Allulose – it’s sugar, but better!
Almost as sweet as the real thing, with no effect on our blood sugar levels, it’s safe to say sweet dreams are made of allulose.
The quest to cut sugar out of our diets has resulted in an endless list of mostly so-so sweeteners and sugar alternatives. But try as we might, these low-calorie sweeteners and supposedly guilt-free sugar substitutes are always falling short of the real thing – from the strange aftertastes to not even tasting like sugar at all. That’s why the excitement over allulose is sweeping the food industry – it’s a natural sugar that offers delicious sweetness with none of the negatives traditional sugar brings to the table.
A rare sugar
Classified as a monosaccharide or simple sugar (like glucose and fructose), allulose is not a new discovery, as it can be found naturally in small amounts in raisins, dried figs and molasses, earning it the title of a “rare” sugar. Recent advances in manufacturing mean it can now be mass-produced like never before and is mostly extracted from fermented corn. With a taste described as very close to sugar and 70% of its sweetness, allulose is so far being used in a wide range of delicious offerings – from ice creams and frozen yoghurts to jellies, sweets and baked confections.
What makes allulose so special?
To start with, allulose has only 10% of the calorie count of regular sugars, making it a truly low-calorie option. Allulose also has no effect on your blood sugar; it actually isn’t metabolised by our bodies at all. The American Food and Drug Administration (FDA) has gone so far as to rule allulose exempt from the total or added sugar content required by law to be declared on nutrition labels – making a very attractive option for food manufacturers.
More research is needed, with limited evidence available thus far, but it seems like its most exciting health benefit is its possible role in stabilising blood sugar and even improving insulin sensitivity and glucose tolerance in people with type 2 diabetes. Not only does this rare sugar safely sweeten your tea, but it also has the potential to regulate your glucose metabolism!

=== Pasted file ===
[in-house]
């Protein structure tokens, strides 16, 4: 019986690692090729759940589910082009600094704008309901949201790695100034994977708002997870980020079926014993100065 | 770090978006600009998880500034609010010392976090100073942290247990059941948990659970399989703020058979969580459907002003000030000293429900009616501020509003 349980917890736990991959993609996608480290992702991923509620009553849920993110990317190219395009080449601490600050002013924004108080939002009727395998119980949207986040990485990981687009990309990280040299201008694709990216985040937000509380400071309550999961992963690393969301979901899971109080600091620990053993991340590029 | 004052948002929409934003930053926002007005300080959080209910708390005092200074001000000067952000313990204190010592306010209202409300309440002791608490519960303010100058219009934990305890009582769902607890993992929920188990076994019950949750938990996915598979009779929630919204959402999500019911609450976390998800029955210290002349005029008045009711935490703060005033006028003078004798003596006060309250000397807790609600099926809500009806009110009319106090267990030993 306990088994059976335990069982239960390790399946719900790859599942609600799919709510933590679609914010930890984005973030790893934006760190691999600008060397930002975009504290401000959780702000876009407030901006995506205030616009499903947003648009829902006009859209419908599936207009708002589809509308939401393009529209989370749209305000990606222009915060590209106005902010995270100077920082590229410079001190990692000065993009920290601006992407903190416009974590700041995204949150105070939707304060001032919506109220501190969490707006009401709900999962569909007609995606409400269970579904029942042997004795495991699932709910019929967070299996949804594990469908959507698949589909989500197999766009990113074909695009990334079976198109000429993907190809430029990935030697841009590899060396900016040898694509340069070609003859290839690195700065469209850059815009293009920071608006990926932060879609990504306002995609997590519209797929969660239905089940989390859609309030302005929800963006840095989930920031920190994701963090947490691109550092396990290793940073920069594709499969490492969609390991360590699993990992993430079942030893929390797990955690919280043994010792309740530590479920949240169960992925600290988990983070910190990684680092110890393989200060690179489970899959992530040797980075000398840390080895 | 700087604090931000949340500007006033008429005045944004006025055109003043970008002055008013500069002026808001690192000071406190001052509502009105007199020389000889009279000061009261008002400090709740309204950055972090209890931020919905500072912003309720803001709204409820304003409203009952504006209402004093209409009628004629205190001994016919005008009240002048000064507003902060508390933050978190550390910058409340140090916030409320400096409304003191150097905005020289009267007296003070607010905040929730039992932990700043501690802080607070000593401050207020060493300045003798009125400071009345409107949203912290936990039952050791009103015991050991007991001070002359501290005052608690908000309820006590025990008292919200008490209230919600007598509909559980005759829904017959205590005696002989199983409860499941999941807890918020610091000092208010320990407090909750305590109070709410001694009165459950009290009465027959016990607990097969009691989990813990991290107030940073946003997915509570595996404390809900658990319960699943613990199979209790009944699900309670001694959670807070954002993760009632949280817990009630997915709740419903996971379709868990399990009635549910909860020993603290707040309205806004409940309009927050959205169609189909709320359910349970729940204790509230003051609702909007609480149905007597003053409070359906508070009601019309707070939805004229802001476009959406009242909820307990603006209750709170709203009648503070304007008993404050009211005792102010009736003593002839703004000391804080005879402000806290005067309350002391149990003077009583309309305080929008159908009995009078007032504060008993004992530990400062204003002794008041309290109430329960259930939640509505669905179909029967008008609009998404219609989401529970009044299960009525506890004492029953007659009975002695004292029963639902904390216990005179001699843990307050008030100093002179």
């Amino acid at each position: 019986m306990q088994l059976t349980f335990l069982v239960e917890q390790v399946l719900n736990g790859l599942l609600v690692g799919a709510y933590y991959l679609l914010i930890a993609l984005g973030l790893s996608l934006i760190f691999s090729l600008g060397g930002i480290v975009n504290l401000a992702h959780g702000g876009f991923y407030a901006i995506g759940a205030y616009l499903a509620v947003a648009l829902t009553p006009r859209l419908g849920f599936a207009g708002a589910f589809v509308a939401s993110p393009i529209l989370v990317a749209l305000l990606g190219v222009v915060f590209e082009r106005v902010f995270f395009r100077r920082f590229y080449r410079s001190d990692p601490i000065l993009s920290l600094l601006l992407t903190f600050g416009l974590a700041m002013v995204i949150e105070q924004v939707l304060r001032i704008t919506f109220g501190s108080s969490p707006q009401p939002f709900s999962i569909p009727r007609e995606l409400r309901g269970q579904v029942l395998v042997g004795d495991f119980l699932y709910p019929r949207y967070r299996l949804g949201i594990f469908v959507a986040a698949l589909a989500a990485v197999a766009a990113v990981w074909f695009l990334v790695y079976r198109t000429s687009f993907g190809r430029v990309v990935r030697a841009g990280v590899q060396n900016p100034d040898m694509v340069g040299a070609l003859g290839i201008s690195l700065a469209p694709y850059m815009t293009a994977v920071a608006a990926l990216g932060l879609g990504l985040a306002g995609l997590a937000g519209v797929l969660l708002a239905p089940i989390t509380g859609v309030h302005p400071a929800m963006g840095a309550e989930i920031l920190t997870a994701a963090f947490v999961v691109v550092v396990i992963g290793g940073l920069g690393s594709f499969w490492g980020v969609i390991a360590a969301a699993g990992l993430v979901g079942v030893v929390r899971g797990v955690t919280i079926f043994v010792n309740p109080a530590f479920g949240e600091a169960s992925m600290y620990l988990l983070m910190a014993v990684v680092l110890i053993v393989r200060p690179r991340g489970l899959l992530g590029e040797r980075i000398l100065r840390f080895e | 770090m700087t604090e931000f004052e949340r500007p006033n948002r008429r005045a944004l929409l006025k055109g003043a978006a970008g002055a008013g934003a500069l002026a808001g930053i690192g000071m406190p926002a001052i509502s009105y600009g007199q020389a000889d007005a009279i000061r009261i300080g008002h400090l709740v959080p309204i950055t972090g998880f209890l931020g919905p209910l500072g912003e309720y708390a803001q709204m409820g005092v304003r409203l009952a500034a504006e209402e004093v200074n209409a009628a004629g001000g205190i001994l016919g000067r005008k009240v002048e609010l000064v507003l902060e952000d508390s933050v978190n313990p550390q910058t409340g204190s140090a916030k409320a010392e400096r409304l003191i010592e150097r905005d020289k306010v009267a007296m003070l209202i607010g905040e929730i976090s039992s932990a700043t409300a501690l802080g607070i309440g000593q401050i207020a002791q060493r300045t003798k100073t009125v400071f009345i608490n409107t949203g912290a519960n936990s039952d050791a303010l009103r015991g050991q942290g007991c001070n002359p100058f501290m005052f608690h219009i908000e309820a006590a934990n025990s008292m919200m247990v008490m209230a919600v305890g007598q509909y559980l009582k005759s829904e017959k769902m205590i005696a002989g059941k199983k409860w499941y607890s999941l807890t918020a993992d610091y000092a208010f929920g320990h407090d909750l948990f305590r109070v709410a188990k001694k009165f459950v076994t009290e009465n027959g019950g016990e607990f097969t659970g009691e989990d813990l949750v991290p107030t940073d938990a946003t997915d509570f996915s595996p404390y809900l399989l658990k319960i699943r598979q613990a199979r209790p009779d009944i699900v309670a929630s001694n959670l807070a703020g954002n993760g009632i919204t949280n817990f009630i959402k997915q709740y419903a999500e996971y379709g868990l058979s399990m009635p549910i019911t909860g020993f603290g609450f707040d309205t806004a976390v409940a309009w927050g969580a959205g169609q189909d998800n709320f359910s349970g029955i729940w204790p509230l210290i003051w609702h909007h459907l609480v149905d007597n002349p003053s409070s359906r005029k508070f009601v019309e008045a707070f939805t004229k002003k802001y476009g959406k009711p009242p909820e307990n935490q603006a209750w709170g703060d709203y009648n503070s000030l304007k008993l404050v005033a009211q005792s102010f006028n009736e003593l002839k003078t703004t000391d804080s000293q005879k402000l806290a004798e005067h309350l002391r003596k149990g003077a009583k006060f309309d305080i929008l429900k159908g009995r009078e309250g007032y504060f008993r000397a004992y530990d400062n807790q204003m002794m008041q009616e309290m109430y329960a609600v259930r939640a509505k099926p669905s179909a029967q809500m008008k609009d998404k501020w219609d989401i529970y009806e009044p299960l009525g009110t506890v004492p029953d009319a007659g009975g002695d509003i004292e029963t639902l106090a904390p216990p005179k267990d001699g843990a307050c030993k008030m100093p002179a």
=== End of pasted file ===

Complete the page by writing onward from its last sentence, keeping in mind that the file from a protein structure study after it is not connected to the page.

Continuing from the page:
Ultimately, the proof is in the pudding
Unlike other sugar alternatives, allulose behaves very similarly to sugar when used in baking, desserts and other recipes. It caramelises and browns beautifully, responding to heat (and cold) almost identically to sugar. It’s used in a similar volume to sugar, so it’s easy to exchange the granulated version in standard recipes.
As for side effects, overindulging can lead to abdominal pain and possibly bloating, but symptoms typically don’t last very long and have no permanent damaging effect on patients. Consumed in moderation, allulose is believed to be quite safe and extremely unlikely to lead to health problems.
Where can you get allulose?
As a relatively new product, it still has to make its way into your local supermarket’s baking or health-food aisle. There are a few online retailers importing stock from overseas – for now, these are your best bet for getting your hands on this special sugar.
Article reviewed by Mbali Mapholi, registered dietician